Design navigation graphs

The Navigation component uses a navigation graph to manage your app's navigation. A navigation graph is a resource file that contains all of your app's destinations along with the logical connections, or actions, that users can take to navigate from one destination to another. You can manage your app's navigation graph using the Navigation Editor in Android Studio.

This topic contains best practices and recommendations for designing your app's navigation graphs.

Top-level navigation graph

Your app’s top-level navigation graph should start with the initial destination the user sees when launching the app and should include the destinations that they see as they move about your app.

Figure 1. A top-level navigation graph.

Nested graphs

Login flows, wizards, or other sub-flows within your app are usually best represented as nested navigation graphs. By nesting self-contained sub-navigation flows in this way, the main flow of your app’s UI is easier to comprehend and manage. In addition, nested graphs are reusable. They also provide a level of encapsulation—destinations outside of the nested graph do not have direct access to any of the destinations within the nested graph. Instead, they should navigate() to the nested graph itself, where the internal logic can change without affecting the rest of the graph.

Using the top-level navigation graph from figure 1 as an example, suppose you wanted to require the user to see the title_screen and register screens only when the app is launched for the first time. Afterwards, the user information is stored, and in subsequent launches of the app, you should take them straight to the match screen. As a best practice, you should set the match screen as the start destination of the top-level navigation graph and move the title and register screens into a nested graph, as shown in figure 2:

Figure 2. The top-level navigation graph now contains a nested graph.

When the match screen launches, you can check to see if there is a registered user. If the user isn't registered, you can navigate the user to the registration screen. For more information on conditional navigation scenarios, see Conditional navigation.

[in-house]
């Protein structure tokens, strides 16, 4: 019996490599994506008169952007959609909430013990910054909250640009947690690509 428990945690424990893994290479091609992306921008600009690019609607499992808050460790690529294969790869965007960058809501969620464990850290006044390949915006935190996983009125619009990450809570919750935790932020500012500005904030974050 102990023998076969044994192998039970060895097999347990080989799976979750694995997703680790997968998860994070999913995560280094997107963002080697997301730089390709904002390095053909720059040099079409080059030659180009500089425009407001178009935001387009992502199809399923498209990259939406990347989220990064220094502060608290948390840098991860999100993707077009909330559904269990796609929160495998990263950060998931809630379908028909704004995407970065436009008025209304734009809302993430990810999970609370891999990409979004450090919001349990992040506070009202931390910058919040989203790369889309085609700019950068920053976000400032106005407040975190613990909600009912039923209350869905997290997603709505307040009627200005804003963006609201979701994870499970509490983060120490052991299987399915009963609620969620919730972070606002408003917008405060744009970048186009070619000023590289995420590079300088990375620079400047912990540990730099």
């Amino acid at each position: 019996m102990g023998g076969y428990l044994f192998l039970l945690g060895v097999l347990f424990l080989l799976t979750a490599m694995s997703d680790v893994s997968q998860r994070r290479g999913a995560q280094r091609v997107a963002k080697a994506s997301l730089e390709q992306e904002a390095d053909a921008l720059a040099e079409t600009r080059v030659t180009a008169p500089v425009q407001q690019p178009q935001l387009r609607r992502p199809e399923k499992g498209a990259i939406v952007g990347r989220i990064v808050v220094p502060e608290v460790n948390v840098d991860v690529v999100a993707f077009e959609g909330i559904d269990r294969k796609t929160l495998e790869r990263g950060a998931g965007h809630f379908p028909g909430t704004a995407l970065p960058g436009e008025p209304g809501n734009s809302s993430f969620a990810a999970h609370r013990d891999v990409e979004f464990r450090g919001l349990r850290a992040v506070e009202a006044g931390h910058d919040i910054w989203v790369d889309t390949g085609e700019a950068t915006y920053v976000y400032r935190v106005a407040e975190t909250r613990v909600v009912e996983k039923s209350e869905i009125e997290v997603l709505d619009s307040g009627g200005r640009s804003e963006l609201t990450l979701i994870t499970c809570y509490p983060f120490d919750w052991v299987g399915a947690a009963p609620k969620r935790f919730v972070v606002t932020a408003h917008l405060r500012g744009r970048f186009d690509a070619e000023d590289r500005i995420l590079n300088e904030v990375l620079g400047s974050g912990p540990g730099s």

Another way to modularize your graph structure is to include one graph within another via an <include> element in the parent navigation graph. This allows the included graph to be defined in a separate module or project altogether, which maximizes reusability.

Navigation across library modules

If your app depends on library modules, which have a navigation graph contained therein, you can reference these navigation graphs using an <include> element.

For more information, see Navigation best practices for multi-module projects.

Global actions

Any destination in your app that can be reached through more than one path should have a corresponding global action defined to navigate to that destination. Global actions can be used to navigate to a destination from anywhere.

Let's apply this to our library module sample, which has the same action defined in both the win and game over destinations. You should extract these common actions to a single global action and reference them from both destinations, as shown in the following example:

<?xml version="1.0" encoding="utf-8"?>
<navigation xmlns:android=""

   <!-- Action back to destination which launched into this in_game_nav_graph-->
   <action android:id="@+id/action_pop_out_of_game"
                       app:popUpToInclusive="true" />

           app:destination="@id/results_winner" />
           app:destination="@id/game_over" />

       android:name="" />

       tools:layout="@layout/fragment_game_over" />


See Global actions in the navigation docs to learn more and examples of how to use global actions in your fragments.